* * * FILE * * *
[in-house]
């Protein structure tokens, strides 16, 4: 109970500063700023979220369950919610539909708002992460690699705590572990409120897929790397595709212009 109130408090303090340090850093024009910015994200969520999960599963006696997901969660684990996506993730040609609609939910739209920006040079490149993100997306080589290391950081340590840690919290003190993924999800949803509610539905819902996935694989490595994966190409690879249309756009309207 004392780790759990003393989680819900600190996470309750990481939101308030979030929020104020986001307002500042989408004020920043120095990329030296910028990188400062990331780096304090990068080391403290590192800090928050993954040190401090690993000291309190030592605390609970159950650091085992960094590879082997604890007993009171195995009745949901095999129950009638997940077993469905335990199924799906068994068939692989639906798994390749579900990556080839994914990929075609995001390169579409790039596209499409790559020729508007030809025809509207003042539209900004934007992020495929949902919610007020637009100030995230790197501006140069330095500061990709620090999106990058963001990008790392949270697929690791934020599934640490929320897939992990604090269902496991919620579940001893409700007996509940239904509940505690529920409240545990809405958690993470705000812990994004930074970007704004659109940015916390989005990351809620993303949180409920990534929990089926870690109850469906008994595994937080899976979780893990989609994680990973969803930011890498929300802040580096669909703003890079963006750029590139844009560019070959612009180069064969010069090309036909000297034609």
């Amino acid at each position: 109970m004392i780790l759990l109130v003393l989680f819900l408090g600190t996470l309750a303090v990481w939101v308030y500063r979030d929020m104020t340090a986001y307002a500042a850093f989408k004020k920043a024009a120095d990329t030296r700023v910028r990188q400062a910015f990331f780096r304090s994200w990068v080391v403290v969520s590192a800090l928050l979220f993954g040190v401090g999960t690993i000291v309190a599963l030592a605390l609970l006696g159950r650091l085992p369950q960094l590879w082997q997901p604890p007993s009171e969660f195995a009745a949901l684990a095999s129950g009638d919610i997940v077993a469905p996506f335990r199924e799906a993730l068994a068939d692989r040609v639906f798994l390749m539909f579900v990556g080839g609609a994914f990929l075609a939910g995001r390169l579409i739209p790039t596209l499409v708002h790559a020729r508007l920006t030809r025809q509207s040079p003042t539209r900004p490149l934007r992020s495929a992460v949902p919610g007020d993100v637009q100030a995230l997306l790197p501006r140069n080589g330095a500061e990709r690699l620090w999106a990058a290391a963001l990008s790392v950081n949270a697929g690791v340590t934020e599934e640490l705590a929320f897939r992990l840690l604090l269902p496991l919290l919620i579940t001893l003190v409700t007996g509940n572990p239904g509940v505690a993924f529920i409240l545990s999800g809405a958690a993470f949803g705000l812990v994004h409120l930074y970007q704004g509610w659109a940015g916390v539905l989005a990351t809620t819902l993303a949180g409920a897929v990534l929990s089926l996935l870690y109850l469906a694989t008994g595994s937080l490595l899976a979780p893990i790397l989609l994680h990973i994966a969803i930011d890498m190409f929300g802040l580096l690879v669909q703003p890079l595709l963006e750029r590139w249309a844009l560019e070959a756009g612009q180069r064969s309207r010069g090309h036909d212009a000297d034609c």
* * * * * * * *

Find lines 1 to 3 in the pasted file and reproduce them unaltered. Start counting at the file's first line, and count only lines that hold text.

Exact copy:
[in-house]
């Protein structure tokens, strides 16, 4: 109970500063700023979220369950919610539909708002992460690699705590572990409120897929790397595709212009 109130408090303090340090850093024009910015994200969520999960599963006696997901969660684990996506993730040609609609939910739209920006040079490149993100997306080589290391950081340590840690919290003190993924999800949803509610539905819902996935694989490595994966190409690879249309756009309207 004392780790759990003393989680819900600190996470309750990481939101308030979030929020104020986001307002500042989408004020920043120095990329030296910028990188400062990331780096304090990068080391403290590192800090928050993954040190401090690993000291309190030592605390609970159950650091085992960094590879082997604890007993009171195995009745949901095999129950009638997940077993469905335990199924799906068994068939692989639906798994390749579900990556080839994914990929075609995001390169579409790039596209499409790559020729508007030809025809509207003042539209900004934007992020495929949902919610007020637009100030995230790197501006140069330095500061990709620090999106990058963001990008790392949270697929690791934020599934640490929320897939992990604090269902496991919620579940001893409700007996509940239904509940505690529920409240545990809405958690993470705000812990994004930074970007704004659109940015916390989005990351809620993303949180409920990534929990089926870690109850469906008994595994937080899976979780893990989609994680990973969803930011890498929300802040580096669909703003890079963006750029590139844009560019070959612009180069064969010069090309036909000297034609």
């Amino acid at each position: 109970m004392i780790l759990l109130v003393l989680f819900l408090g600190t996470l309750a303090v990481w939101v308030y500063r979030d929020m104020t340090a986001y307002a500042a850093f989408k004020k920043a024009a120095d990329t030296r700023v910028r990188q400062a910015f990331f780096r304090s994200w990068v080391v403290v969520s590192a800090l928050l979220f993954g040190v401090g999960t690993i000291v309190a599963l030592a605390l609970l006696g159950r650091l085992p369950q960094l590879w082997q997901p604890p007993s009171e969660f195995a009745a949901l684990a095999s129950g009638d919610i997940v077993a469905p996506f335990r199924e799906a993730l068994a068939d692989r040609v639906f798994l390749m539909f579900v990556g080839g609609a994914f990929l075609a939910g995001r390169l579409i739209p790039t596209l499409v708002h790559a020729r508007l920006t030809r025809q509207s040079p003042t539209r900004p490149l934007r992020s495929a992460v949902p919610g007020d993100v637009q100030a995230l997306l790197p501006r140069n080589g330095a500061e990709r690699l620090w999106a990058a290391a963001l990008s790392v950081n949270a697929g690791v340590t934020e599934e640490l705590a929320f897939r992990l840690l604090l269902p496991l919290l919620i579940t001893l003190v409700t007996g509940n572990p239904g509940v505690a993924f529920i409240l545990s999800g809405a958690a993470f949803g705000l812990v994004h409120l930074y970007q704004g509610w659109a940015g916390v539905l989005a990351t809620t819902l993303a949180g409920a897929v990534l929990s089926l996935l870690y109850l469906a694989t008994g595994s937080l490595l899976a979780p893990i790397l989609l994680h990973i994966a969803i930011d890498m190409f929300g802040l580096l690879v669909q703003p890079l595709l963006e750029r590139w249309a844009l560019e070959a756009g612009q180069r064969s309207r010069g090309h036909d212009a000297d034609c």